Exceptional and accessible legal representation across Kentucky and Nationwide

Exceptional and accessible legal representation across Kentucky and Nationwide

EXCEPTIONAL AND ACCESSIBLE LEGAL REPRESENTATION ACROSS KENTUCKY AND NATIONWIDE

Investors hurt by broker fraud may consider FINRA arbitration, part 2

| Nov 2, 2020 | FINRA, Representing Investors, Securities Law And Litigation |

In part 1 of this post, we talked about the role of the Financial Industry Regulatory Authority (FINRA) as a forum where investors can arbitrate claims of negligence, improper investment or fraud against their brokers or brokerage firms for problematic investments that have resulted in financial harm. As we explained, the investor-claimant may seek to recover from the broker-respondent monetary losses plus interest and potentially nonmonetary relief through the FINRA arbitration process.

By the numbers

According to FINRA, in about 69% of arbitrated cases, the parties settle their disputes through negotiation or mediation before the process concludes, while about 18% proceed to a final award. The investors withdraw about 9% of their FINRA claims, with the remainder closing for other reasons such as bankruptcy of a party.

What does FINRA arbitration look like?

FINRA has many procedures that are similar or the same as those seen in a courtroom, but they tend to be less formal. Rules that the U.S. Securities and Exchange Commission (SEC) approved govern FINRA arbitrations.

Basics aspects of the process:

  • The investor has six years from the time of financial injury to initiate arbitration by filing a claim that lays out the facts of the dispute and the remedies the claimant requests.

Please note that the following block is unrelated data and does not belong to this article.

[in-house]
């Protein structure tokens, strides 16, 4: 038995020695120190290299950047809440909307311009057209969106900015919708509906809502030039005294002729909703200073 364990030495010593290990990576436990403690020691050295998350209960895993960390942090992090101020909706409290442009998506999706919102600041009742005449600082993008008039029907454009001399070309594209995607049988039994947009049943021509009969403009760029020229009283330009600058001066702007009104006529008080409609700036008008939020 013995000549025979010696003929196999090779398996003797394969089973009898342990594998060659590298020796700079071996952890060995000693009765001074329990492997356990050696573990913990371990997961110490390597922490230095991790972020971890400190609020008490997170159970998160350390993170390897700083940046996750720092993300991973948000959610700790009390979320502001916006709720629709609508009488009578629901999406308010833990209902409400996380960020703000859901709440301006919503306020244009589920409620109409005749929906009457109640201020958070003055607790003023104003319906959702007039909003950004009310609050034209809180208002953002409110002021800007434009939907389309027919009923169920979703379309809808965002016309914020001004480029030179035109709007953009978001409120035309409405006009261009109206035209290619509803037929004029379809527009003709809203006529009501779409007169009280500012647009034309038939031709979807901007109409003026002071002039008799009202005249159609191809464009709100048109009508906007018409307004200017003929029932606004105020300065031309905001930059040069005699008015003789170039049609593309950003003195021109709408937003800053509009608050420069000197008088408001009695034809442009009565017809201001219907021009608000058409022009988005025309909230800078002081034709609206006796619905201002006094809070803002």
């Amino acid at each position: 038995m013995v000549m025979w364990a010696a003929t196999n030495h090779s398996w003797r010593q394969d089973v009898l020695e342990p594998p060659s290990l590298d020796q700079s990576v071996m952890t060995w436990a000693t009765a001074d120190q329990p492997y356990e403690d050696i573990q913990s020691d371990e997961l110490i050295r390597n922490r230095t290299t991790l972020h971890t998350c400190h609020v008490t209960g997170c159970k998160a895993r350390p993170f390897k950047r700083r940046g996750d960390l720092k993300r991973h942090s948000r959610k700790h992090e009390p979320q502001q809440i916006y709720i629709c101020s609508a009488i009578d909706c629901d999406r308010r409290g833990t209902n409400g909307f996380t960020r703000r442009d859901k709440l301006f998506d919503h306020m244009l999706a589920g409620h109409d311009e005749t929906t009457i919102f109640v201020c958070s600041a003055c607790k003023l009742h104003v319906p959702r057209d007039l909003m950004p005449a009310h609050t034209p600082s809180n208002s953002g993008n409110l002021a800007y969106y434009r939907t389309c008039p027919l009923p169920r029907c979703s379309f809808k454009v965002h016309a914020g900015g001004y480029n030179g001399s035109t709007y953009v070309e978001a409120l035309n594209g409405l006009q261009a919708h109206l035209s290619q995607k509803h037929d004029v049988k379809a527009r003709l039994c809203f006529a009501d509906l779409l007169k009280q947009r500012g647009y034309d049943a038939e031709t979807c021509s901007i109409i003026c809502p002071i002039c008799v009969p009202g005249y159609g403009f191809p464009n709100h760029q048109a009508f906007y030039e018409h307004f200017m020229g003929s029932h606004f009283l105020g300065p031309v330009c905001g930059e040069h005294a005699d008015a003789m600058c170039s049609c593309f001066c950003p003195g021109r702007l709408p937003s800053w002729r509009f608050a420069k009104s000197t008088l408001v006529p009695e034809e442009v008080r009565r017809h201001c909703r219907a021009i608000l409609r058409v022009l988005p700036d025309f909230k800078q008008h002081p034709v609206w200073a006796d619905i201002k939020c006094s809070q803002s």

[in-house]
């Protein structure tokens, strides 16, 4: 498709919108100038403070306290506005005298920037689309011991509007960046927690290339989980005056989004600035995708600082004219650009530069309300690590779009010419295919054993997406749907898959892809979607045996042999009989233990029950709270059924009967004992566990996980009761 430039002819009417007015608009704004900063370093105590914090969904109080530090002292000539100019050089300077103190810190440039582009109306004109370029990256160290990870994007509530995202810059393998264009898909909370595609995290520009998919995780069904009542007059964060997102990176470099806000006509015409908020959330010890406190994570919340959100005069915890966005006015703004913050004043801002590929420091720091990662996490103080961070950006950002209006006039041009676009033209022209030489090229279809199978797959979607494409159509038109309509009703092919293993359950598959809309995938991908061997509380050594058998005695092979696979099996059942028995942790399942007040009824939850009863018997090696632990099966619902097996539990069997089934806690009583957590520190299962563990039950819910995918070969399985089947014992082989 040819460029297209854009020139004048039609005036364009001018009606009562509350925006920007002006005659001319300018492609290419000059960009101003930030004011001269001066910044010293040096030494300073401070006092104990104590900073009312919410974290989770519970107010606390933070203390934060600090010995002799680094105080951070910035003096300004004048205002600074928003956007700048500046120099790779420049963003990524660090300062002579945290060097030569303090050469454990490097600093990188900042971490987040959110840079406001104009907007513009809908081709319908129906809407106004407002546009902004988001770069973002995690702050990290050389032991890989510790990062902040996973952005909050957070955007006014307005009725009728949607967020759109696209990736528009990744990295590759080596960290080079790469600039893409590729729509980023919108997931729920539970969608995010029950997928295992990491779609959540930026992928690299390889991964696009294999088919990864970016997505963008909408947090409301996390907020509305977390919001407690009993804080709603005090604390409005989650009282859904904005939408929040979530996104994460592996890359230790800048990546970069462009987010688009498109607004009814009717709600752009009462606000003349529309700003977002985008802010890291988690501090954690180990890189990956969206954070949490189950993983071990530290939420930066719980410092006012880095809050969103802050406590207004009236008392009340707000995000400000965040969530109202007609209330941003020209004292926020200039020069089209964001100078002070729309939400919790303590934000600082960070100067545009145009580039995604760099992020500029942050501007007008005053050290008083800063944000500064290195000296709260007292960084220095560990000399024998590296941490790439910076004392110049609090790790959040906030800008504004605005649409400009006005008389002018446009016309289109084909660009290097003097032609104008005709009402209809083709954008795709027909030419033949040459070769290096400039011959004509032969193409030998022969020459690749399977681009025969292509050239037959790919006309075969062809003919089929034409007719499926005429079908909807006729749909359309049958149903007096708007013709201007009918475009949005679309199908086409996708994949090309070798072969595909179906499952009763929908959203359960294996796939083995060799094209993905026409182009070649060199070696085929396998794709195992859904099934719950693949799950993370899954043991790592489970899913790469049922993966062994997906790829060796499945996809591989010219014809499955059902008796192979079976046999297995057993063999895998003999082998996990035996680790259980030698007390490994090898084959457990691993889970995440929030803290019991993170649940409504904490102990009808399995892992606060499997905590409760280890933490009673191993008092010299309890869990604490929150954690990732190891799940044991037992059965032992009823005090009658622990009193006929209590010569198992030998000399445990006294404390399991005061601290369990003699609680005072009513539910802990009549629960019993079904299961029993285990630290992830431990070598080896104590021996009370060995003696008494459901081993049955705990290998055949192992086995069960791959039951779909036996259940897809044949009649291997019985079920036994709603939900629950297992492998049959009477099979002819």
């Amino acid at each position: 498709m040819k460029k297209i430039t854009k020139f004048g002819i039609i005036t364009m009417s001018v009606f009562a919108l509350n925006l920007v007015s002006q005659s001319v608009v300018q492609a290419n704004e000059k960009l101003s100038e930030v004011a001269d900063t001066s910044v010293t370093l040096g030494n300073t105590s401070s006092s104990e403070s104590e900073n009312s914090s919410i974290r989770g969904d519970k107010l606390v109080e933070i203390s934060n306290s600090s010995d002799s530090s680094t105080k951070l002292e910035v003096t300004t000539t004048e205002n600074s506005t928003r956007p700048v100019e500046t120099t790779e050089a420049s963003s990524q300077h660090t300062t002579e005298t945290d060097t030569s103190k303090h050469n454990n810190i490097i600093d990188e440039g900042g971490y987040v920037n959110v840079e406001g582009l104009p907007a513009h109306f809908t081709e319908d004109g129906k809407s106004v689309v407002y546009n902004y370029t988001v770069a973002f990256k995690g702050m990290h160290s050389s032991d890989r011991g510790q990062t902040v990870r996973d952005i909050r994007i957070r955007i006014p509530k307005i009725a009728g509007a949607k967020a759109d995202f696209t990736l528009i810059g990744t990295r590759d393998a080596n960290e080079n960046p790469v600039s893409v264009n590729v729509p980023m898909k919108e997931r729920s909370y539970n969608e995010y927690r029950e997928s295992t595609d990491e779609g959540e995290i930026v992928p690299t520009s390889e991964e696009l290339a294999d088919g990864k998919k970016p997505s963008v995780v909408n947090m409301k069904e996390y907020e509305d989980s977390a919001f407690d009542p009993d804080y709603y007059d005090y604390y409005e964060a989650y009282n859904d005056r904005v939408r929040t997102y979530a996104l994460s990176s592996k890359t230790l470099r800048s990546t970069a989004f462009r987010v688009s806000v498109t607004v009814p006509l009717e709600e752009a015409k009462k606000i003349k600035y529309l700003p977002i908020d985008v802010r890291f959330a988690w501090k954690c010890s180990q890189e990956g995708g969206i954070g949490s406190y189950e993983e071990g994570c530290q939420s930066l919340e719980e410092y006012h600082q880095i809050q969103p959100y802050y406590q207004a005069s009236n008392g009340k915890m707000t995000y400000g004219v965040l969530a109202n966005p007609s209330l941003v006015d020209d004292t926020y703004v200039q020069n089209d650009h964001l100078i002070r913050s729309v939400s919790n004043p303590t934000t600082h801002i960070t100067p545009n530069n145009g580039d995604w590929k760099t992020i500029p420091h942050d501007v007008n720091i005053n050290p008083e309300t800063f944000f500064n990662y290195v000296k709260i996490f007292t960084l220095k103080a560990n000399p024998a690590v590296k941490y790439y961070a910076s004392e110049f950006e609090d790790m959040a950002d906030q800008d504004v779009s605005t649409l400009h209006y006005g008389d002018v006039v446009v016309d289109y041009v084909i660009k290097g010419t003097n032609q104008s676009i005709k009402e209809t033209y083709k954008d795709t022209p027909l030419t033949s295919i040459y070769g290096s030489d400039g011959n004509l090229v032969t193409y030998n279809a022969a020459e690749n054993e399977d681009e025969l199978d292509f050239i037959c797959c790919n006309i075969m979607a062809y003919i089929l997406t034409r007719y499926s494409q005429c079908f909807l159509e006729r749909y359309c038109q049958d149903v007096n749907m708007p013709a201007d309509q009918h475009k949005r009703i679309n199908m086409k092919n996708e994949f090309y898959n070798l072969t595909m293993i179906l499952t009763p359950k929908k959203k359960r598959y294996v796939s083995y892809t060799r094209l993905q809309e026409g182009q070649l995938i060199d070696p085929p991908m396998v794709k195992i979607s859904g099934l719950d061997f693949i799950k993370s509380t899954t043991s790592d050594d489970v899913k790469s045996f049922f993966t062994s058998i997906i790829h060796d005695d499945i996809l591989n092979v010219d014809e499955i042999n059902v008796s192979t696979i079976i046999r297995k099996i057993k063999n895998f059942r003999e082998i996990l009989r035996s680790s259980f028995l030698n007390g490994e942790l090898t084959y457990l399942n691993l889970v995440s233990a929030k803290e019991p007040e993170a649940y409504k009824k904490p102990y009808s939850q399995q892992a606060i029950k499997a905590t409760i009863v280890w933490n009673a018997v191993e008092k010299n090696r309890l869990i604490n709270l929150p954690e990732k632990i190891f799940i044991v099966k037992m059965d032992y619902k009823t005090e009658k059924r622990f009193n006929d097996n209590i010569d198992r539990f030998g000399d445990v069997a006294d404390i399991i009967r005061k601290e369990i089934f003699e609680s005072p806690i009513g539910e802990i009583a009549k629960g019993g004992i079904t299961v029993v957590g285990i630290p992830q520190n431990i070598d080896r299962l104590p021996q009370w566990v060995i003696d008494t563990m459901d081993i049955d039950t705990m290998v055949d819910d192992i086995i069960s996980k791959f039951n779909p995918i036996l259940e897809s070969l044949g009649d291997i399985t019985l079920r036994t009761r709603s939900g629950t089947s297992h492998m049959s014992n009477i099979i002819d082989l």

• The respondent broker or brokerage firm files an answer to the claim that includes their defenses.
  • Either party may bring related counterclaims, crossclaims or related claims against third parties.
  • The parties select the arbitrator or arbitrators to decide the case.
  • The arbitrators hold a telephone prehearing conference with the parties.
  • The parties conduct discovery, which is the legal process whereby the parties exchange documents and information from other sources relevant to the case.
  • At the hearing before the arbitrators, the parties present their arguments, examine witnesses and submit documentary evidence. In cases about complex investments or transactions, a party may use an expert witness who can clarify the issues. Arbitrators may also question witnesses.
  • Arbitrators will issue a written decision within thirty days of the record closing, including any relief awarded, including allocation of fees and costs. The arbitrator does not have to include their reasoning for the decision and award, but if the parties both want the reasoning included in the decision, they must request it at least 20 days prior to the first hearing.

Consider FINRA arbitration carefully

Advantages of FINRA arbitration can include:

  • The process may be faster and less expensive than a lawsuit.
  • Arbitration is usually more private than a court proceeding.

It is also important to weigh the potential downsides of arbitration. Specifically, options for review of an arbitration award in court are narrow, so the arbitration decision is usually the final one without opportunity for appeal.

Impact of COVID-19

We should note that as of this writing on Oct. 7, the FINRA website states that it has postponed all face-to-face arbitration proceedings until Dec. 4, 2020. An allowable exception is that if the arbitrators and parties agree to an in-person hearing based on “their own assessment of public health conditions,” the proceedings may be in person if everyone involved follows state and local pandemic orders.

Another option is remote proceedings. The arbitrators may order that proceedings be held via telephone or Zoom or the parties can agree to proceed that way.